I am moving to Florida and will be renting for a period. I was told I would need 100,000 Liability coverage for lease approval. This makes no sense since I do not have any ownership in the property. Can they require this legally?
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UPDATED: Dec 5, 2017
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Insurance Question from Bay Lake, FL
Asked on 12/05/2017
I am moving to Florida and will be renting for a period. I was told I would need 100,000 Liability coverage for lease approval. This makes no sense since I do not have any ownership in the property. Can they require this legally? The apartment owner states that in order to rent an apartment, I need to take out a liability policy. My position is that I only have a leasehold interest not fee simple in the property and therefore I have no legal standing to obtain liability coverage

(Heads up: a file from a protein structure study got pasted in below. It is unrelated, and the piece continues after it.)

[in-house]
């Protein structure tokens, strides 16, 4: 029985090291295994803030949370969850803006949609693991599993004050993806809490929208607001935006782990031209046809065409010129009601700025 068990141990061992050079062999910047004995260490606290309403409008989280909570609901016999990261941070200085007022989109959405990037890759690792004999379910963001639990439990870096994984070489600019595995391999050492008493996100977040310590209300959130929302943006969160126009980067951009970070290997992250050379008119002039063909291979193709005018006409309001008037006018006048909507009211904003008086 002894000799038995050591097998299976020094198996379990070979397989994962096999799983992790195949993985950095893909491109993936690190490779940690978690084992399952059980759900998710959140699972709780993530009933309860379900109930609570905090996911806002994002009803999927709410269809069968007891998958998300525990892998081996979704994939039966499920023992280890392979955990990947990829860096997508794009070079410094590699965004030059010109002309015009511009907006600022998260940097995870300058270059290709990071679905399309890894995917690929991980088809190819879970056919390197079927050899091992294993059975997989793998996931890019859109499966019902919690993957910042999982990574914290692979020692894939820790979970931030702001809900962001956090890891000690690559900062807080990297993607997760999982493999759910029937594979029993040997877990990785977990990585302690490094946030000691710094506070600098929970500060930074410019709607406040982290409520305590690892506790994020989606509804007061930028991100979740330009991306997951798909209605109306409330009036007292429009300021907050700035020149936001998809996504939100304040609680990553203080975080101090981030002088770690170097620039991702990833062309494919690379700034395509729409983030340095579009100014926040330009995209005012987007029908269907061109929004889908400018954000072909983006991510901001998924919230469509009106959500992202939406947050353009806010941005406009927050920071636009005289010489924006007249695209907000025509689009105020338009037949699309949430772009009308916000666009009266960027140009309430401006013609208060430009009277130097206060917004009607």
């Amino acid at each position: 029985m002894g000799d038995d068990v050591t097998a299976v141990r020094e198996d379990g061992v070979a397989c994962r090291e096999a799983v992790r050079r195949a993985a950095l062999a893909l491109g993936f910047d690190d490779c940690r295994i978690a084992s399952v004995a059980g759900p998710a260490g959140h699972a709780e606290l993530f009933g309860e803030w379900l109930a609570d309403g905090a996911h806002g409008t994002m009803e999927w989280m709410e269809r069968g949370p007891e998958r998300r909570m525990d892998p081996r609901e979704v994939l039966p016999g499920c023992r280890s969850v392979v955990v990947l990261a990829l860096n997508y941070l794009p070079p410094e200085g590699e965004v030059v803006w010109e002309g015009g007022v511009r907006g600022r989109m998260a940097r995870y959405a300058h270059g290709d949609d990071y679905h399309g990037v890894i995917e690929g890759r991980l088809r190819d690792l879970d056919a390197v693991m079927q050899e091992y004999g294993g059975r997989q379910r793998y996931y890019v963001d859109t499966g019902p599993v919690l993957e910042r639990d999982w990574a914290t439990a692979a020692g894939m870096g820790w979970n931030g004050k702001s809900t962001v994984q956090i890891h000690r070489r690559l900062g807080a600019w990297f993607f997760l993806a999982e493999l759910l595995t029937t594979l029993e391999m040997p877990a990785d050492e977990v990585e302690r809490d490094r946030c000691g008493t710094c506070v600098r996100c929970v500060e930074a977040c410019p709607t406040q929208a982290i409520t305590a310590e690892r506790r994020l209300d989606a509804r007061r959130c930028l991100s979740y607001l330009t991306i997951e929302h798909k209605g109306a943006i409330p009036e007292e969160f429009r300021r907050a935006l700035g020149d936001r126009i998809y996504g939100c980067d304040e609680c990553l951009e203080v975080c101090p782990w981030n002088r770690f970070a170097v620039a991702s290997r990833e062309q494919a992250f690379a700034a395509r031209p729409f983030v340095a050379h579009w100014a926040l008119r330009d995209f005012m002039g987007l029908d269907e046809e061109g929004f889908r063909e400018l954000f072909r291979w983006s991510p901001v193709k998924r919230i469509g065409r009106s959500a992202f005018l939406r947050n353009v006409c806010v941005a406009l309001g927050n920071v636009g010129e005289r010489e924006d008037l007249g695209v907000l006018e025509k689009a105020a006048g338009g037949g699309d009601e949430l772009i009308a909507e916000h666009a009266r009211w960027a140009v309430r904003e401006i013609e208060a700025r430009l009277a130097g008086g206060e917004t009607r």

Answer given on January 02, 2018
A landlord can require a tenant to have liability insurance before they will rent to the tenant. This protects the landlord in the event the tenant causes damage or injury to someone on the property. That way the landlord may not be held responsible for such damage or injury and it also protects the tenant in the event someone is injured in the apartment due to a fall or similar event.
Some landlords also require renters insurance for personal property for tenants. This may be a benefit to a tenant since liability insurance is included in a renters policy and it protects the tenant for damage to the personal property, plus the liability coverage required by the landlord. Renters insurance can cost as little as $10-$15 a month, so it is not a financial difficulty for the tenant. A tenant should always consider renters insurance to protect themselves and others.
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